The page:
Aug 27, 2014, 10:20 PM EDT
James Harden hasn’t exactly acquitted himself well as a leader this offseason.
First, he said all his teammates besides Dwight Howard are role players. Then, when patching things up with Chandler Parsons, he clarified he wasn’t talking about the new Mavericks forward. See, Harden meant all his current teammates were below he and Howard in the pecking order.
No matter what Harden truly believes – and I doubt his opinions are as sinister as they came across – he kept sticking his foot in his mouth. Part of leadership is inspiring other players, and regardless of your intentions, that’s hard to do when you keep denigrating them.
But with Team USA, Harden has been a model leader.
Mike Krzyzewski has raved about Harden’s leadership, and now Jerry Colangelo joins the chorus. Colangelo, via Michael Lee of The Washington Post:
“Right now, I think I would look to Harden as that leader,” USA Basketball chairman Jerry Colangelo said as his team continues to prepare for the tournament in which the winner earns an automatic berth in the 2016 Olympics in Rio de Janeiro. “Harden is kind of a natural leader and he seems to be willing to accept that role. And you can just kind of feel it and sense. He’s the one.”
Colangelo said Harden has been one of the team’s most vocal players and has helped elevate practices with his effort and tenacity.
“I don’t know if he’s been waiting [to lead]. It’s evolved,” Colangelo said. “He came in as a pretty high draft pick. Got off to a great start in Oklahoma City. Whether he was disappointed or surprised by what transpired, he found himself in another uniform and that’s part of life in pro sports and the NBA, and I think he’s adjusted to that and his numbers get bigger and he’s being recognized more and more as the player he is. And this is a great platform for him to come out as a leader.”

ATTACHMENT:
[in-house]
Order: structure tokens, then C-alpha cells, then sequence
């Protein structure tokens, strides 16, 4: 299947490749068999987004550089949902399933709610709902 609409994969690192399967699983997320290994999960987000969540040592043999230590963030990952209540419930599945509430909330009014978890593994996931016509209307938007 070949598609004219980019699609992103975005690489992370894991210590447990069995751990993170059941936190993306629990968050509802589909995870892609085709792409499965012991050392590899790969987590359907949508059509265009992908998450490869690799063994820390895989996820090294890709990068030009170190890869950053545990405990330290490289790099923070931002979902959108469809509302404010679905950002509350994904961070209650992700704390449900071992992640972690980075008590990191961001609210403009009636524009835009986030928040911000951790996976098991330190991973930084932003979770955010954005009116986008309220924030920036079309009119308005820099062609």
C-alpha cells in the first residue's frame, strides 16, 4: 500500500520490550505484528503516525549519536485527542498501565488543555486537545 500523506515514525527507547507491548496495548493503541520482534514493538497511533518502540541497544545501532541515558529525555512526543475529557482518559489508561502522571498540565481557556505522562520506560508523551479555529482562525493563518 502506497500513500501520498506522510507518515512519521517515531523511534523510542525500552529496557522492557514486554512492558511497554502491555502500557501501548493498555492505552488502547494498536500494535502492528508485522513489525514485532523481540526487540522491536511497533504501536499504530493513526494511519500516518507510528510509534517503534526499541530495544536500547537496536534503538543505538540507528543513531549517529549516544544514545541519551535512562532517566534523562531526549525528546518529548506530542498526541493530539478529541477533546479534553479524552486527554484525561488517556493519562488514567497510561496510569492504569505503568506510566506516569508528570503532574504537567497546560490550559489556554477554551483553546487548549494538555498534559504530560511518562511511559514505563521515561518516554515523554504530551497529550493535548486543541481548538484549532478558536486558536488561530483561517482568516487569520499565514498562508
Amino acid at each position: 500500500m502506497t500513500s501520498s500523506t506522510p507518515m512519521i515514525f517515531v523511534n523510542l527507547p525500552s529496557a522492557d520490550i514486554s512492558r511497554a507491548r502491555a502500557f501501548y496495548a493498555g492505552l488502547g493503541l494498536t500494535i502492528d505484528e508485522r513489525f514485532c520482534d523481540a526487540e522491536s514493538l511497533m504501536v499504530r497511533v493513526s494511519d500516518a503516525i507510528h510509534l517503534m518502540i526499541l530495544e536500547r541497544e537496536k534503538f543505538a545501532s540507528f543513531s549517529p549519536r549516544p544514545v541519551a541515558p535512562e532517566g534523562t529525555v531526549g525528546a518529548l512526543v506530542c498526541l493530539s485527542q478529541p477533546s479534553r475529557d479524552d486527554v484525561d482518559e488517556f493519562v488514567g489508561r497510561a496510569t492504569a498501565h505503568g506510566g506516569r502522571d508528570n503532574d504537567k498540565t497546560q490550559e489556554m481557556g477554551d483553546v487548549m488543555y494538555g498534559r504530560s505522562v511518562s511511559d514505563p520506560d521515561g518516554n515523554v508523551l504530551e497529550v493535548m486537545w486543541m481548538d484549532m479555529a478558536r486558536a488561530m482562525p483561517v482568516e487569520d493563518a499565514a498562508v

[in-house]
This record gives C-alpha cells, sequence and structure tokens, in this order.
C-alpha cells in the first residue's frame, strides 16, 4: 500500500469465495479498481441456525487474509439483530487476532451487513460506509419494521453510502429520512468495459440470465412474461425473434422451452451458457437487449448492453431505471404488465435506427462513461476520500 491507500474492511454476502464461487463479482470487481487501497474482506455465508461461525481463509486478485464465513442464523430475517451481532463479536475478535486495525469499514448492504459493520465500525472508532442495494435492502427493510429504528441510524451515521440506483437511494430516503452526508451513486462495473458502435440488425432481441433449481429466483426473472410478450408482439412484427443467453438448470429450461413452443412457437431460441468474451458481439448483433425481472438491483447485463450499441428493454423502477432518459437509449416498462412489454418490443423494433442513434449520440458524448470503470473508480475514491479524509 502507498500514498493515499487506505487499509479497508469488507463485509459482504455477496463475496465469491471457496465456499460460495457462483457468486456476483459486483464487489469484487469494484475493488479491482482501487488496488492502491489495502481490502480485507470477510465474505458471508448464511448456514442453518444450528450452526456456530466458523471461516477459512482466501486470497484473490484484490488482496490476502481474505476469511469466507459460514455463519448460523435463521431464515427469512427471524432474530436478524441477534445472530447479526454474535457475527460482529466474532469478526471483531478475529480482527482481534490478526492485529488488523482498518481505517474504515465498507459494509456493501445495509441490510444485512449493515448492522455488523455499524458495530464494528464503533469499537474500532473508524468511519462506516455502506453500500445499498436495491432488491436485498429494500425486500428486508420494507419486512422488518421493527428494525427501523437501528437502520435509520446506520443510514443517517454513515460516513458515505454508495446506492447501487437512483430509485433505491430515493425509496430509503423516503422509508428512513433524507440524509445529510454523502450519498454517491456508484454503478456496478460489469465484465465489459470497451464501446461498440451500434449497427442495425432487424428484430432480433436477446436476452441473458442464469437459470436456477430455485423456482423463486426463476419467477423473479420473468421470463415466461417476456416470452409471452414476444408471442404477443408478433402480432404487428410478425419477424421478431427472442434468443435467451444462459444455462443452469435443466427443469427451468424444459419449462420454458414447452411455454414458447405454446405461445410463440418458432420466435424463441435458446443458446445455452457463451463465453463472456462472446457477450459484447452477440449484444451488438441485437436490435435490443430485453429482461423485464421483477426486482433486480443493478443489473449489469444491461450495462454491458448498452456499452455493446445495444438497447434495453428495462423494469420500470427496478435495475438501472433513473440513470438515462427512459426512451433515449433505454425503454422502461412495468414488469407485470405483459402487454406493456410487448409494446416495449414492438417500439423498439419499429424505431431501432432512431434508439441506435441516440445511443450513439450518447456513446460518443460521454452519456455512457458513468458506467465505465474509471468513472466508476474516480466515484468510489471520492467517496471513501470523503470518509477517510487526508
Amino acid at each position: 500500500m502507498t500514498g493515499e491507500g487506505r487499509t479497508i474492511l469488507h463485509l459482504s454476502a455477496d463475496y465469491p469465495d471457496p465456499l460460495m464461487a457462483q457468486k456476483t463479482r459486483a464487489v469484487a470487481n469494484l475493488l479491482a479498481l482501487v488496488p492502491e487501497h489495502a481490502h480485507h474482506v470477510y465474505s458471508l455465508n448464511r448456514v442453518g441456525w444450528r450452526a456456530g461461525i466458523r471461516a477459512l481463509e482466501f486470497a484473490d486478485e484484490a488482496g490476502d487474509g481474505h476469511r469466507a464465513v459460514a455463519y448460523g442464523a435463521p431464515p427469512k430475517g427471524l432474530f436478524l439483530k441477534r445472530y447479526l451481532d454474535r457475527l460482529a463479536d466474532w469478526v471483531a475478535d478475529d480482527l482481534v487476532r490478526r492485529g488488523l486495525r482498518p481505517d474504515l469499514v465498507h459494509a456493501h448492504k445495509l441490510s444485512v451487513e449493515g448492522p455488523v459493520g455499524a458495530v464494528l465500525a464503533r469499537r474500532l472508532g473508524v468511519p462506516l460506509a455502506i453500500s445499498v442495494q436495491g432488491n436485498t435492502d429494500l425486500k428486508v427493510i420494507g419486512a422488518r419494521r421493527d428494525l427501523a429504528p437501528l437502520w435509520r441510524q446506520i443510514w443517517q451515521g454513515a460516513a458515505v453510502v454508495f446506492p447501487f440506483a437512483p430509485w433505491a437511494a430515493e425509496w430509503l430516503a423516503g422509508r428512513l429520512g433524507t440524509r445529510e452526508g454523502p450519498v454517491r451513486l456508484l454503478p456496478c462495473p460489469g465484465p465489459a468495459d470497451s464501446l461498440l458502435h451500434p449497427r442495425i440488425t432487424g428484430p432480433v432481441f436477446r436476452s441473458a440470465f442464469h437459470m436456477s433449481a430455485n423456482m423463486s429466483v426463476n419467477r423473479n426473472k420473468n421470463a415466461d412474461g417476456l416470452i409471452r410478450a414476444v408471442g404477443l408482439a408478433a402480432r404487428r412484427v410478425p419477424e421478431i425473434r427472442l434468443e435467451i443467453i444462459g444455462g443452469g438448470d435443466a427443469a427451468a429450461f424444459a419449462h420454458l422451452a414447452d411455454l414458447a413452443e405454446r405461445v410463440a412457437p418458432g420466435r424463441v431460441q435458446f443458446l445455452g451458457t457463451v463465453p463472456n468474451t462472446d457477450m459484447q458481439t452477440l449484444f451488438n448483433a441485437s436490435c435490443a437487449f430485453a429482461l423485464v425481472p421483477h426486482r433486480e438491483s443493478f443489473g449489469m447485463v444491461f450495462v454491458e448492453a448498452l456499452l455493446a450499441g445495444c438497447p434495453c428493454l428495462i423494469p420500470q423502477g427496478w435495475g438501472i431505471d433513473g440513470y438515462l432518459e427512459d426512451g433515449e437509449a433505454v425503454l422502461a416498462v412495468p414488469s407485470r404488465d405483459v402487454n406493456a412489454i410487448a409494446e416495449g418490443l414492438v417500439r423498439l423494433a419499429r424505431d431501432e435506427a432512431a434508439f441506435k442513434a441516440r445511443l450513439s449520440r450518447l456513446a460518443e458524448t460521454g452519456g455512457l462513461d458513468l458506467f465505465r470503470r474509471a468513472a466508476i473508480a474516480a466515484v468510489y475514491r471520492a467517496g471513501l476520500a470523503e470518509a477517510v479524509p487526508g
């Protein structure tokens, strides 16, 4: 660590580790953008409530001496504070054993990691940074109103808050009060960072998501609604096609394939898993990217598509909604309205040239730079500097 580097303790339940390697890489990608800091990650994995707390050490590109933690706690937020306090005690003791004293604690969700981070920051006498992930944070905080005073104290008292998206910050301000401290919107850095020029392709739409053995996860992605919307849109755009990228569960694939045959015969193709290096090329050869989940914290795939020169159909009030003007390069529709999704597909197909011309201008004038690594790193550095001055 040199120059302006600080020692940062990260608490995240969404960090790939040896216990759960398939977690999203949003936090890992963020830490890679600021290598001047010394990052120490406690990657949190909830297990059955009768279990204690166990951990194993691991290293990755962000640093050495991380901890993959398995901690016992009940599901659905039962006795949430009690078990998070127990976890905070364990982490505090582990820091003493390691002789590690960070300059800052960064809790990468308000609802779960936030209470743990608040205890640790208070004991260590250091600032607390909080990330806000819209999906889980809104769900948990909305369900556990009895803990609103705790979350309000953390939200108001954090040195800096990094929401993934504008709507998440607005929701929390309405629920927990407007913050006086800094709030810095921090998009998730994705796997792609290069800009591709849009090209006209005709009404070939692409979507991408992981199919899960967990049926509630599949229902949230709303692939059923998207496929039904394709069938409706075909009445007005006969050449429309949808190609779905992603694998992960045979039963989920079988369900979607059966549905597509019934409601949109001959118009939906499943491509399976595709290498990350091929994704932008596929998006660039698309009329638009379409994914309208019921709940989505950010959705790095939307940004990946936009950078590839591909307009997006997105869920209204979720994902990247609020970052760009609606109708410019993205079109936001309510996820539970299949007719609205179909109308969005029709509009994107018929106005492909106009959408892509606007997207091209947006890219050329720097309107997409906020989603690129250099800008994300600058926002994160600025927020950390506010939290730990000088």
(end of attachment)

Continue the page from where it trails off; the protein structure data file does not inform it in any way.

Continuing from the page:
What’s gotten into Harden? He’s even showing effort on defense in advance of the World Cup.*
Harden, via Lee:
“First of all, you got the top players in the world on your team, so if you’re not focused and locked in on defense, they are going to embarrass you,” Harden said. “I think our coach has done a phenomenal job of making sure we’re keyed in. [Chicago Bulls Coach and Team USA assistant Tom] Thibodeau is phenomenal with that defensive presence, so all those things collectively is why I’m so locked in.”
In some ways, this probably comes naturally to Harden. He and Anthony Davis are the only members of the World Cup roster to play in the 2012 Olympics, and Davis hadn’t even begun his NBA career prior to London. Harden is the American team’s elder statesman.
But I also think Harden has more to offer when pushed. It’s up to Kevin McHale and Daryl Morey to challenge him in Houston next season.
Harden is doing his part to reach the next level. The Rockets can and should learn from Team USA how to help get the most from him.
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